Terrorist organisations may be increasingly recruiting women, data from the first large-scale research project evaluating the characteristics of women involved in jihadism-inspired terrorism has found, days after the worst terror attack in Sri Lanka.
A woman was part of the nine suicide bombers in Sri Lanka on Easter Sunday and intelligence officials say more women posing as devotees were planning to carry our terror attacks on Buddhist temples in the island nation.
A study published on Monday by the North Carolina State University in the US found significant differences between men and women in both their backgrounds and their roles within terrorist groups.
For the study, researchers drew on data from the Western Jihadism Project, based at Brandeis University, which collects data on terrorists associated with Al-Qaeda-inspired organisations.
The researchers conducted comparative analyses of 272 women and 266 men, who were matched to control for variables such as ethnicity, nation of residence and age at radicalisation.
There were significant differences in background for men and women. For example, only 2 per cent of women had a criminal background before radicalisation, compared to 19 per cent of men.
While about 14 per cent of men had no profession in the six months preceding their affiliation with a terrorist group, almost 42 per cent of women were unemployed during the same timeframe, the study found.
"The data also suggests that terrorist organisations may be increasingly recruiting women," says Sarah Desmarais, an associate professor of psychology at North Carolina State and co-author of the paper.
"For example, 34 per cent of the women in our sample were born after 1990, while only 15 per cent of men were born after 1990. Since we were able to control for age at radicalisation, this suggests an increase in women's involvement in terrorist groups," Desmarais said.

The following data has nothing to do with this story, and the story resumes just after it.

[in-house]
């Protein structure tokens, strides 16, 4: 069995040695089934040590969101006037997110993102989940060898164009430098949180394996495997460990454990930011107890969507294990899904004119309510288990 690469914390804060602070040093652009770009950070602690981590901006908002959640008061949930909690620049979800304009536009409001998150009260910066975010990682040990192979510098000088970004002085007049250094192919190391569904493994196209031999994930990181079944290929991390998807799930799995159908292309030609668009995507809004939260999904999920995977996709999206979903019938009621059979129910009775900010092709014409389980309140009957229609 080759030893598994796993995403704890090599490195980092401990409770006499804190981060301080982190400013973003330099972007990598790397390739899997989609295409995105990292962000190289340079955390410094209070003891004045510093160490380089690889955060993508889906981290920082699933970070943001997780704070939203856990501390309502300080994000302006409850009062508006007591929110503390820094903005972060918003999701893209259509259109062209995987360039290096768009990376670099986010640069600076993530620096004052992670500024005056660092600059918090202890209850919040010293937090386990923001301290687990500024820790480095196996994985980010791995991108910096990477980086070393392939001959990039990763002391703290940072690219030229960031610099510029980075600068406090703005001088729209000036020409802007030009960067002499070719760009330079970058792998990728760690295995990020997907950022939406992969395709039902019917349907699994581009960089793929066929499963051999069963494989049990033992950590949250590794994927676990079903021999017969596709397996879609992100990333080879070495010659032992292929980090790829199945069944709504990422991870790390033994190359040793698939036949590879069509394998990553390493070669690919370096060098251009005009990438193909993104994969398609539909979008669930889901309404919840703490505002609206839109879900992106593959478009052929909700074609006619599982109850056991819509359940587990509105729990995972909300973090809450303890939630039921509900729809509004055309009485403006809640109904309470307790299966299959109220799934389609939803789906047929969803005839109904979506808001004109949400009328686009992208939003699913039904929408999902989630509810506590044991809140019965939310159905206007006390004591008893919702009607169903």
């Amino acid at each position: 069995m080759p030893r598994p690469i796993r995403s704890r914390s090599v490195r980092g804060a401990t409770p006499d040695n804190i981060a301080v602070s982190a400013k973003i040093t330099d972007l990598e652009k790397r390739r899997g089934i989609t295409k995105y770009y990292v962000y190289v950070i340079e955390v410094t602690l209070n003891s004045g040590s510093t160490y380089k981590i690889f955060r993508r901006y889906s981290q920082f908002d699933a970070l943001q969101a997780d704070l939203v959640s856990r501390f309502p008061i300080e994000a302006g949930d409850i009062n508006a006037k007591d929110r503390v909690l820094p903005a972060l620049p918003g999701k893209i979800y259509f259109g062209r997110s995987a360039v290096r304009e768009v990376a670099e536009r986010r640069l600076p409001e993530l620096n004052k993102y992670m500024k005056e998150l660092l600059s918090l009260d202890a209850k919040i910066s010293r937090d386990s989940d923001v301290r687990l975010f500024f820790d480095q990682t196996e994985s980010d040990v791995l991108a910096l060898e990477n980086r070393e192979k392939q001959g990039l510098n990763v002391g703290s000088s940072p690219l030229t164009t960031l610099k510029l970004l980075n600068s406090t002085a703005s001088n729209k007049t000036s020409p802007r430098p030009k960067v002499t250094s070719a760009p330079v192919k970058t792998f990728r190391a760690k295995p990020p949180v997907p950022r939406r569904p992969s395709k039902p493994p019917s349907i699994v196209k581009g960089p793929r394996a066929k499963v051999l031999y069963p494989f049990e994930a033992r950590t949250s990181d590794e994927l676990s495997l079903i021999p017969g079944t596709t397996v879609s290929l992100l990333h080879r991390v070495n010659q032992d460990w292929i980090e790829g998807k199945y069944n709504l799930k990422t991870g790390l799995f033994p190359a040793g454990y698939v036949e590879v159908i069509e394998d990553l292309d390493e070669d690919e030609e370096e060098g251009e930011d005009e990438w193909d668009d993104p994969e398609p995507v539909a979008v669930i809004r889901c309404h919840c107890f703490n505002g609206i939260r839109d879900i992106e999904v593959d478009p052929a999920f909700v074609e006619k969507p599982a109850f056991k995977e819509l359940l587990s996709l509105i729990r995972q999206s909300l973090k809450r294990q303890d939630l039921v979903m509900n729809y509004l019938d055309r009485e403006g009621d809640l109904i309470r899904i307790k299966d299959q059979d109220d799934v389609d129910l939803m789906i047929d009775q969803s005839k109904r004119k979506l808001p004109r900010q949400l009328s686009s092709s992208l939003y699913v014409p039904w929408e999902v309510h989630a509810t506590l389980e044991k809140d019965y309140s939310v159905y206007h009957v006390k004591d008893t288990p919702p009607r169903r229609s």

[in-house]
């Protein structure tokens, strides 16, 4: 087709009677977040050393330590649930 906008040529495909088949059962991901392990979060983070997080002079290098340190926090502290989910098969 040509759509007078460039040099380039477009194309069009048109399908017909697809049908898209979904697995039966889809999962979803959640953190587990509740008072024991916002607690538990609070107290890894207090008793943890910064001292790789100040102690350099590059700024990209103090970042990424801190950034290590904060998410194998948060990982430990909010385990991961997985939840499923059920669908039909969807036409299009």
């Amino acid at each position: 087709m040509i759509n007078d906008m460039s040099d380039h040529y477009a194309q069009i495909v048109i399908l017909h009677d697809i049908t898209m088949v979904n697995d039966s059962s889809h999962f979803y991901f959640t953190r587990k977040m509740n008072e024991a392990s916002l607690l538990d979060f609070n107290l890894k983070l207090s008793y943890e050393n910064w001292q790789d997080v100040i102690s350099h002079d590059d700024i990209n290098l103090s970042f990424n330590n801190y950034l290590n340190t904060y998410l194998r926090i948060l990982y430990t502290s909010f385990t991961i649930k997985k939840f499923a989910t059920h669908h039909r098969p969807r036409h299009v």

The research also highlighted different roles for women in terrorist action.
"Women were less likely than men to be involved in planning or carrying out terrorist attacks," Christine Brugh, lead author of a paper on the work and a Ph.D. student at North Carolina State University.
"Only 52 per cent of the women were involved in plots, compared to 76 per cent of men," Brugh said.
"In many ways, the roles of the women in these terrorist groups are consistent with traditional gender norms," Desmarais said.
"The women were more likely to play behind-the-scenes roles aimed at supporting the organisation," Brugh said.
"The fact that these differences are so obvious but that no one had found them before suggests that we are just scratching the surface," Brugh said.
"We need to see what, if anything, sets these people apart from their counterparts in the general population. Are there relevant variables that could inform threat assessments or models of radicalisation?
"It would also be good to see if there are similar patterns in other types of terrorism. Are the differences we found in this study particular to jihadism-inspired groups? In short, there is a lot of work to be done in this field."
The paper, "Gender in the Jihad: Characteristics and Outcomes among Women and Men Involved in Jihadism-Inspired Terrorism," is published in the Journal of Threat Assessment and Management.
The paper was co-authored by Joseph Simons-Rudolph, a teaching assistant professor of psychology at NC State; and Samantha Zottola, a Ph.D. student at NC State.